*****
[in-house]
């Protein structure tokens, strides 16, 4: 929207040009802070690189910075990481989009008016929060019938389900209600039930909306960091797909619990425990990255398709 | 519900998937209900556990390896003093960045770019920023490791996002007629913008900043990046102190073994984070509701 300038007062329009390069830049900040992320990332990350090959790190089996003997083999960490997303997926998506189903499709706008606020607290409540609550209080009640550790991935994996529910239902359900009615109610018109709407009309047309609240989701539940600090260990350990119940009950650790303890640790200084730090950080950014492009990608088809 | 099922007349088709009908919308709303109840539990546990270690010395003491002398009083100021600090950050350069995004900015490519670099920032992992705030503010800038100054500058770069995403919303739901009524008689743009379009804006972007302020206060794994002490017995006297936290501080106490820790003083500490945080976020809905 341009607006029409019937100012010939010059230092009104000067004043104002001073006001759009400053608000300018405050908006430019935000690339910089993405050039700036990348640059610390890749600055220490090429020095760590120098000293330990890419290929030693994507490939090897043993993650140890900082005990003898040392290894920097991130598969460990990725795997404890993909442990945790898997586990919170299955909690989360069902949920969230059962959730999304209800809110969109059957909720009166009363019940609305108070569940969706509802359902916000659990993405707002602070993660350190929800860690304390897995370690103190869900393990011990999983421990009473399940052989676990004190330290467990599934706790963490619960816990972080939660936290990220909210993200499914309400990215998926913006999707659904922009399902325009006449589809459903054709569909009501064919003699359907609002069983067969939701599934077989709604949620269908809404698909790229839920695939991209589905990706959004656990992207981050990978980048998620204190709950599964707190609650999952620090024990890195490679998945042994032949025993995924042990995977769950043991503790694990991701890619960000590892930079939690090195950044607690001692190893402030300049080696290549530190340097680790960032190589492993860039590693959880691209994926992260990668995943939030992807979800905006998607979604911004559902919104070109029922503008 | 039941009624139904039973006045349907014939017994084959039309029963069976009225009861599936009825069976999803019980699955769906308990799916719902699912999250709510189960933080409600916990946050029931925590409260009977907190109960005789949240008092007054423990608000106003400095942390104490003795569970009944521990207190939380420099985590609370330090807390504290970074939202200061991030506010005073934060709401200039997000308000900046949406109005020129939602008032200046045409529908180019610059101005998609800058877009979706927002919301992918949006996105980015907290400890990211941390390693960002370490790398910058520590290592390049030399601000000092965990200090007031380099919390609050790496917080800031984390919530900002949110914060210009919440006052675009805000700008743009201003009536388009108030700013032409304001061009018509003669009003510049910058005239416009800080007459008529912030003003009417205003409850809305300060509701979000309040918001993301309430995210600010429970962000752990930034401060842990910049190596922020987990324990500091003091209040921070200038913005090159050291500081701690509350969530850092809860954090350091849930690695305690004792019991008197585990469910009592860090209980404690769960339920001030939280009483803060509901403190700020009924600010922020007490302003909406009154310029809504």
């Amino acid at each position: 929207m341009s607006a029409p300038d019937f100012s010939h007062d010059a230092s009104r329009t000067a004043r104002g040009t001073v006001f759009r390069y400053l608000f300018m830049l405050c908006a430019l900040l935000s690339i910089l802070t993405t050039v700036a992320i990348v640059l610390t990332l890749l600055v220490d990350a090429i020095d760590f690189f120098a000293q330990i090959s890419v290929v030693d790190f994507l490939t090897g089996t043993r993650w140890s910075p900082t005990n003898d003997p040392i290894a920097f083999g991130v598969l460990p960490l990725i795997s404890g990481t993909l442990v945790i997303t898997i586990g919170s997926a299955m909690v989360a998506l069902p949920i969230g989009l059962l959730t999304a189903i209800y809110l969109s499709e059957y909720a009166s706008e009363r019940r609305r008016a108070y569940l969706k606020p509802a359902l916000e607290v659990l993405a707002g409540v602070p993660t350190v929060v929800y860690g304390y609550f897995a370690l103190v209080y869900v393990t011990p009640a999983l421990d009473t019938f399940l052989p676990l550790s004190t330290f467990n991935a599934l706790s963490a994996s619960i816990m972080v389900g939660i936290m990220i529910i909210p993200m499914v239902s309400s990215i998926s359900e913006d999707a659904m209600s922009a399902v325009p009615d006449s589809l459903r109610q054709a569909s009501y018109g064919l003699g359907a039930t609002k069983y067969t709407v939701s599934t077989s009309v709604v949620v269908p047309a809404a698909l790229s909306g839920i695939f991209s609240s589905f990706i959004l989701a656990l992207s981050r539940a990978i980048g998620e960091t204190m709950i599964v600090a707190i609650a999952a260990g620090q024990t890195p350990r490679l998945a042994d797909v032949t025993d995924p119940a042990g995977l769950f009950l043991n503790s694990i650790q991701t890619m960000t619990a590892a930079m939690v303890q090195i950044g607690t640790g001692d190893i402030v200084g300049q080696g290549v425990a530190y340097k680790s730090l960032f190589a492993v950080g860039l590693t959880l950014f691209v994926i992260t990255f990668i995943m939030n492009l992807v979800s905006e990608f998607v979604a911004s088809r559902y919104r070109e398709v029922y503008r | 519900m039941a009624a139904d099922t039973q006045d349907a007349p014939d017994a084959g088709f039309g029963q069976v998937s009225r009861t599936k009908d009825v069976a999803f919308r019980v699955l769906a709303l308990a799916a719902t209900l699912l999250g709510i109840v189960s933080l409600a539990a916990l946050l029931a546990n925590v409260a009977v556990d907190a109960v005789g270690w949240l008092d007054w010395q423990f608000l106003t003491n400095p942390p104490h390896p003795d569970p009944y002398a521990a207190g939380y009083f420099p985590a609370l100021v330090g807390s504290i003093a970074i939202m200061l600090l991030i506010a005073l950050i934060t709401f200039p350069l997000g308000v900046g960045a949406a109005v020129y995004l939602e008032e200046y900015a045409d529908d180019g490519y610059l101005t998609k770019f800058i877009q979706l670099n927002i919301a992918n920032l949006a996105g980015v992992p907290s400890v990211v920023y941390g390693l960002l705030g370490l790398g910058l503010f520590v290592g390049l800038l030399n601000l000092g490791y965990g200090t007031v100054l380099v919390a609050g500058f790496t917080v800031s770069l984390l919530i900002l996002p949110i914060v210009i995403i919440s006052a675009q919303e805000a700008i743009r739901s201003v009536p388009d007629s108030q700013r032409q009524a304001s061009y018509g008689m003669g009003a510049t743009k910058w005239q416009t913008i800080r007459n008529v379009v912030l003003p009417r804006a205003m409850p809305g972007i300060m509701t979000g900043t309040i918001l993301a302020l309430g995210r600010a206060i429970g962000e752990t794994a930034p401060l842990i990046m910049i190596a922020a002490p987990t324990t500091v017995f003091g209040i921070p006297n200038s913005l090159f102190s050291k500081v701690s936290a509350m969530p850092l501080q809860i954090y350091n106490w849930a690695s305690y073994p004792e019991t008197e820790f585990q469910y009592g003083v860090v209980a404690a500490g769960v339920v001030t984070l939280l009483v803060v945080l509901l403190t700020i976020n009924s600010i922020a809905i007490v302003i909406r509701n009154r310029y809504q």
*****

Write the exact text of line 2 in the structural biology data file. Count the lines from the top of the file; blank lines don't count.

């Protein structure tokens, strides 16, 4: 929207040009802070690189910075990481989009008016929060019938389900209600039930909306960091797909619990425990990255398709 | 519900998937209900556990390896003093960045770019920023490791996002007629913008900043990046102190073994984070509701 300038007062329009390069830049900040992320990332990350090959790190089996003997083999960490997303997926998506189903499709706008606020607290409540609550209080009640550790991935994996529910239902359900009615109610018109709407009309047309609240989701539940600090260990350990119940009950650790303890640790200084730090950080950014492009990608088809 | 099922007349088709009908919308709303109840539990546990270690010395003491002398009083100021600090950050350069995004900015490519670099920032992992705030503010800038100054500058770069995403919303739901009524008689743009379009804006972007302020206060794994002490017995006297936290501080106490820790003083500490945080976020809905 341009607006029409019937100012010939010059230092009104000067004043104002001073006001759009400053608000300018405050908006430019935000690339910089993405050039700036990348640059610390890749600055220490090429020095760590120098000293330990890419290929030693994507490939090897043993993650140890900082005990003898040392290894920097991130598969460990990725795997404890993909442990945790898997586990919170299955909690989360069902949920969230059962959730999304209800809110969109059957909720009166009363019940609305108070569940969706509802359902916000659990993405707002602070993660350190929800860690304390897995370690103190869900393990011990999983421990009473399940052989676990004190330290467990599934706790963490619960816990972080939660936290990220909210993200499914309400990215998926913006999707659904922009399902325009006449589809459903054709569909009501064919003699359907609002069983067969939701599934077989709604949620269908809404698909790229839920695939991209589905990706959004656990992207981050990978980048998620204190709950599964707190609650999952620090024990890195490679998945042994032949025993995924042990995977769950043991503790694990991701890619960000590892930079939690090195950044607690001692190893402030300049080696290549530190340097680790960032190589492993860039590693959880691209994926992260990668995943939030992807979800905006998607979604911004559902919104070109029922503008 | 039941009624139904039973006045349907014939017994084959039309029963069976009225009861599936009825069976999803019980699955769906308990799916719902699912999250709510189960933080409600916990946050029931925590409260009977907190109960005789949240008092007054423990608000106003400095942390104490003795569970009944521990207190939380420099985590609370330090807390504290970074939202200061991030506010005073934060709401200039997000308000900046949406109005020129939602008032200046045409529908180019610059101005998609800058877009979706927002919301992918949006996105980015907290400890990211941390390693960002370490790398910058520590290592390049030399601000000092965990200090007031380099919390609050790496917080800031984390919530900002949110914060210009919440006052675009805000700008743009201003009536388009108030700013032409304001061009018509003669009003510049910058005239416009800080007459008529912030003003009417205003409850809305300060509701979000309040918001993301309430995210600010429970962000752990930034401060842990910049190596922020987990324990500091003091209040921070200038913005090159050291500081701690509350969530850092809860954090350091849930690695305690004792019991008197585990469910009592860090209980404690769960339920001030939280009483803060509901403190700020009924600010922020007490302003909406009154310029809504």